It was reported at a recent Microsoft conference that upwards of 200 million systems have been upgraded or sold with Windows 10 since it rolled out on July 29th last year. It should also be noted that Microsoft will roll out a significant upgrade to Windows 10 this summer known as the "Anniversary Update" (code named Redstone). This is not Windows 11, but rather an improvement upon Windows 10 (much like we had with the November update last year). Microsoft has also said they they plan to have a yearly update like this on an ongoing basis.
For the vast majority of you, this update will not require an appointment with me. Just let you computers do their normal Windows updates. I figure that this update may take about an hour to process on your computer, hence the reason why Microsoft schedules the automatic updates at 3:30 AM for most people.
I have one client that has stayed with Windows 7 for business reasons, but will likely be upgrading before the one year free upgrade window expires on July 29th. Looking back I don’t regret that strongly advocated for all of my clients to upgrade to Windows 10. While I did not know then, that it would happen at this exact date, I knew Microsoft would start to "force" the Windows 10 upgrade on computers. That started happening on Feb 1, 2016. Customers could take extraordinary measures to block it, but most didn’t know how. There were some surprised Windows users out there in the general public. I have no regrets over the way I handled Windows 10 with you. I like to avoid technology surprises if at all possible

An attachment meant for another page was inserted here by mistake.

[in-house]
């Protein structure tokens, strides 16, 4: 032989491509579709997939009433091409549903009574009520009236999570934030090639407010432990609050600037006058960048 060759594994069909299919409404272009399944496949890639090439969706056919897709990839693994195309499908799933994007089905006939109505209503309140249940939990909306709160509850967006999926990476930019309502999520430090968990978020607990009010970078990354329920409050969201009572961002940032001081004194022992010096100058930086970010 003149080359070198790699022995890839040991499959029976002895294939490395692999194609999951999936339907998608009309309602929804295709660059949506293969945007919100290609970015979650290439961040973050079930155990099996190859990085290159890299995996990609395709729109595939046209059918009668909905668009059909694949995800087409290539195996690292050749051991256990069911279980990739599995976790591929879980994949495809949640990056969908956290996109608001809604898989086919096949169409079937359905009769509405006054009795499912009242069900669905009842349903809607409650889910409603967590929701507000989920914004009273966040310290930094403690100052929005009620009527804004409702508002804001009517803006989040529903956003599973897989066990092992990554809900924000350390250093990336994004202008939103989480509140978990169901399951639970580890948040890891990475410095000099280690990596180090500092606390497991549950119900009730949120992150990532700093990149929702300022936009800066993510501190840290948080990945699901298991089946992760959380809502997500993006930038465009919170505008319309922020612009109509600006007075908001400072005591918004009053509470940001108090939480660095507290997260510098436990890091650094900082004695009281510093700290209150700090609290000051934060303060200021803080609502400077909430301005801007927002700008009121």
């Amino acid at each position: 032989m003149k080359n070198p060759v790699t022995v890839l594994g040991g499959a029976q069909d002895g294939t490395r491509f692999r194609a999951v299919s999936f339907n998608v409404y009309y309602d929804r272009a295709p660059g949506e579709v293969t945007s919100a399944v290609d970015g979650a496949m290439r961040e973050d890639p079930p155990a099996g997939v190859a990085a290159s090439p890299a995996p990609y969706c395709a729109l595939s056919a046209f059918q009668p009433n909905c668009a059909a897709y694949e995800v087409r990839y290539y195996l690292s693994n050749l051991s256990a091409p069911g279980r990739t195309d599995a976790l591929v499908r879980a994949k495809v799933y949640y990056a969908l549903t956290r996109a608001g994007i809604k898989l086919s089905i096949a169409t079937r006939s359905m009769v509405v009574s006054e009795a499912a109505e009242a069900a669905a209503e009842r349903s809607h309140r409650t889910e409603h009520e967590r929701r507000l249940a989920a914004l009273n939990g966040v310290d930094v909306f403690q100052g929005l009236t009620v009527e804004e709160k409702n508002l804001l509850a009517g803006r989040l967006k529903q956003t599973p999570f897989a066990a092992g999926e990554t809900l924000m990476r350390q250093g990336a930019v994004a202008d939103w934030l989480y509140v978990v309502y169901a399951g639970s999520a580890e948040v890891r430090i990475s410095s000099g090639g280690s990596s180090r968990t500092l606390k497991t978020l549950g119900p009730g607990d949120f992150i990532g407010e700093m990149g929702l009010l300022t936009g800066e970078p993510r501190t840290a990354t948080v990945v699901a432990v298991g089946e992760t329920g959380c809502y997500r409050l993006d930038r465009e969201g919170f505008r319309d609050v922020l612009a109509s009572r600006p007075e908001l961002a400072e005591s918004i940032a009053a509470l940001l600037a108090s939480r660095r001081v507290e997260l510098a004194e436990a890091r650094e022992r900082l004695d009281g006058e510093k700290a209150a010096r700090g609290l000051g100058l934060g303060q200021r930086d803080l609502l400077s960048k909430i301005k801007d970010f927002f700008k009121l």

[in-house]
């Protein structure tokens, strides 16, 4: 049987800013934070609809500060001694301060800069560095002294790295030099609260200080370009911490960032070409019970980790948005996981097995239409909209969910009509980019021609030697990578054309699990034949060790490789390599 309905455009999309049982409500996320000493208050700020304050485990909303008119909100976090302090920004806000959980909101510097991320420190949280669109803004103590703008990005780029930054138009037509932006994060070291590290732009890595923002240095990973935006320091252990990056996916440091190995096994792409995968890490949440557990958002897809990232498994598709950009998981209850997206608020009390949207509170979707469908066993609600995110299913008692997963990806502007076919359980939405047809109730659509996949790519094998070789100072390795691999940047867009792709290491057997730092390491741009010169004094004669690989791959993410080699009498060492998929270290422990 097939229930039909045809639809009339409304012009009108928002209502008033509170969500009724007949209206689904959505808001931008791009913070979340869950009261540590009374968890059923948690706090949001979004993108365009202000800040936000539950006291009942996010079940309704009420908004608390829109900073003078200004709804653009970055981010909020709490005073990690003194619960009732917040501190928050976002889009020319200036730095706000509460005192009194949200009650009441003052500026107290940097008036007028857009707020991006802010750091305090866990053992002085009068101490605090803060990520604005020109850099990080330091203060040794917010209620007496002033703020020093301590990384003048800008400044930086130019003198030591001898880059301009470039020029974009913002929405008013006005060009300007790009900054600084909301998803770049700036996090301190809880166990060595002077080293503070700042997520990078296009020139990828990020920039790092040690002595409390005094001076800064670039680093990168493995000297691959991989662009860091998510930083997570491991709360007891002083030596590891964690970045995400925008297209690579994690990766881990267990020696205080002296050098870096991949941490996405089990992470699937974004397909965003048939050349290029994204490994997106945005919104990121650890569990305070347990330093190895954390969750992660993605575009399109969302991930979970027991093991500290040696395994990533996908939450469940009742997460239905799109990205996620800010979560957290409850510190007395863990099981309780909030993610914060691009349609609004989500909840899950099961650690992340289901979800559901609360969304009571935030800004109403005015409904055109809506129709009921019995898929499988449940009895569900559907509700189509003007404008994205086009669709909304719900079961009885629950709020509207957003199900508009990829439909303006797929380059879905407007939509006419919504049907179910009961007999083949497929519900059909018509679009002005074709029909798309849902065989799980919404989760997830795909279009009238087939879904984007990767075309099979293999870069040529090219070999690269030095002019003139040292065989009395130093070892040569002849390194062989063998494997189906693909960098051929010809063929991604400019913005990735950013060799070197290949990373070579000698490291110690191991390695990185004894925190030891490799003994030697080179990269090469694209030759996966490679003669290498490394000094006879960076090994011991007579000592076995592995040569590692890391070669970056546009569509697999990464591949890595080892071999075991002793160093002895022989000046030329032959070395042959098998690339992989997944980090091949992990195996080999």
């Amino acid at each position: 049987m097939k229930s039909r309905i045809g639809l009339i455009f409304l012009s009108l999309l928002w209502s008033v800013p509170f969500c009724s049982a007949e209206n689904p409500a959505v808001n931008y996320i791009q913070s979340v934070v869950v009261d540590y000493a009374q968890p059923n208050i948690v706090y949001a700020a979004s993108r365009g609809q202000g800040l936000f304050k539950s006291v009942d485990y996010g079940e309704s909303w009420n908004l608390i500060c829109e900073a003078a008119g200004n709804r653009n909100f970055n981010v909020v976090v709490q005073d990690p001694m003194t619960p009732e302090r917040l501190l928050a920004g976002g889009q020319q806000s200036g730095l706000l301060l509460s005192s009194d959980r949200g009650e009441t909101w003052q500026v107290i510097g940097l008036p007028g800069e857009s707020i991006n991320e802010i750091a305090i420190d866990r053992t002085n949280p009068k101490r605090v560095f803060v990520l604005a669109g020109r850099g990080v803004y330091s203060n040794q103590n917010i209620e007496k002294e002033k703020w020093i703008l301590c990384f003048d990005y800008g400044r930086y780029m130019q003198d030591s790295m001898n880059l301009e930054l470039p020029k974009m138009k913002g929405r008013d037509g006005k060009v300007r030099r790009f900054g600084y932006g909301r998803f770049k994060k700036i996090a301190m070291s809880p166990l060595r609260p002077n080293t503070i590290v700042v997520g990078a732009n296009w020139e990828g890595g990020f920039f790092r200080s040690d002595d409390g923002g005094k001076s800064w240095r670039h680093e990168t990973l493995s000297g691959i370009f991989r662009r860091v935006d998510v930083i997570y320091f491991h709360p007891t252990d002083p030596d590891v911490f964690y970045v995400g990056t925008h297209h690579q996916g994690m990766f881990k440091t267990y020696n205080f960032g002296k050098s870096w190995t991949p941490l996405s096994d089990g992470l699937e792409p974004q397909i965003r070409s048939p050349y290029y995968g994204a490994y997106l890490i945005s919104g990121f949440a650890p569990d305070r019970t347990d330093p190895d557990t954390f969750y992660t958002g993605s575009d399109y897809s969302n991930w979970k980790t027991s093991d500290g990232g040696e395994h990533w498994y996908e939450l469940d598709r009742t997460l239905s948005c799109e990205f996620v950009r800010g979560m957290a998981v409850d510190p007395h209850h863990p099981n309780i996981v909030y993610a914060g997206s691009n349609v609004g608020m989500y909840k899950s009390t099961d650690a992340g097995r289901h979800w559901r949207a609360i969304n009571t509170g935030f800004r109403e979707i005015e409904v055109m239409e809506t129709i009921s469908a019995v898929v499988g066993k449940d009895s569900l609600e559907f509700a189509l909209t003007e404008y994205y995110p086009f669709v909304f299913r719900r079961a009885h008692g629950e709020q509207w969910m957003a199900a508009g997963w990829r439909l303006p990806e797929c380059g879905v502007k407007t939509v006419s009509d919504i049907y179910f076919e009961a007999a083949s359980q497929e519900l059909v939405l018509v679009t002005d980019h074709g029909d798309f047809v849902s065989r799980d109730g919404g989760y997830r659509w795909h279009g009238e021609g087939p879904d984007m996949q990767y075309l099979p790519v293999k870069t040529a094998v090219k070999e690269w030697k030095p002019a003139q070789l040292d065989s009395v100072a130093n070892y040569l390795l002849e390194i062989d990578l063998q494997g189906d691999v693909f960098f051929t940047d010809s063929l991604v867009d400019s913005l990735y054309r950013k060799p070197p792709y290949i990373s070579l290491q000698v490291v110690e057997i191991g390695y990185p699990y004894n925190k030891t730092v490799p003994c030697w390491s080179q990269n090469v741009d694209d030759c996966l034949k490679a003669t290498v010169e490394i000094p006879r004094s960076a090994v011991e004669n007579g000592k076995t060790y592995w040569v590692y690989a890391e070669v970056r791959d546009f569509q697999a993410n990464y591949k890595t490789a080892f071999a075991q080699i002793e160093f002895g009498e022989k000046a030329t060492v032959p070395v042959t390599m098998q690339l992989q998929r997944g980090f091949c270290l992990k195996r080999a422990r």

Final note: Classic Shell. Classic Shell (http://classicshell.net), is the start menu replacement that I installed on nearly all of the Windows 10 installations that I did. (In one or two cases, I may have installed Start 10 because you were a previous user of Start 8). Although Windows 10 includes a real start menu, and is an improvement from 8.1, it stinks! Classic Shell brings back that classic Windows 7 style start menu that we know and love. (They even offer the option to have an XP style start menu). Classic Shell dates back to the Windows 7 era and is constantly updated by a community of developers. I plan to donate $5 per year to their effort and I would encourage you to do the same also. They do not charge for their software.
But my real point here, concerning Classic Shell is, if you are notified to update it — please do. Right now it is on version 4.2.5. The last update was November. I’ll keep you posted on future updates. I consider Classic Shell a vital part of my Windows 10 experience.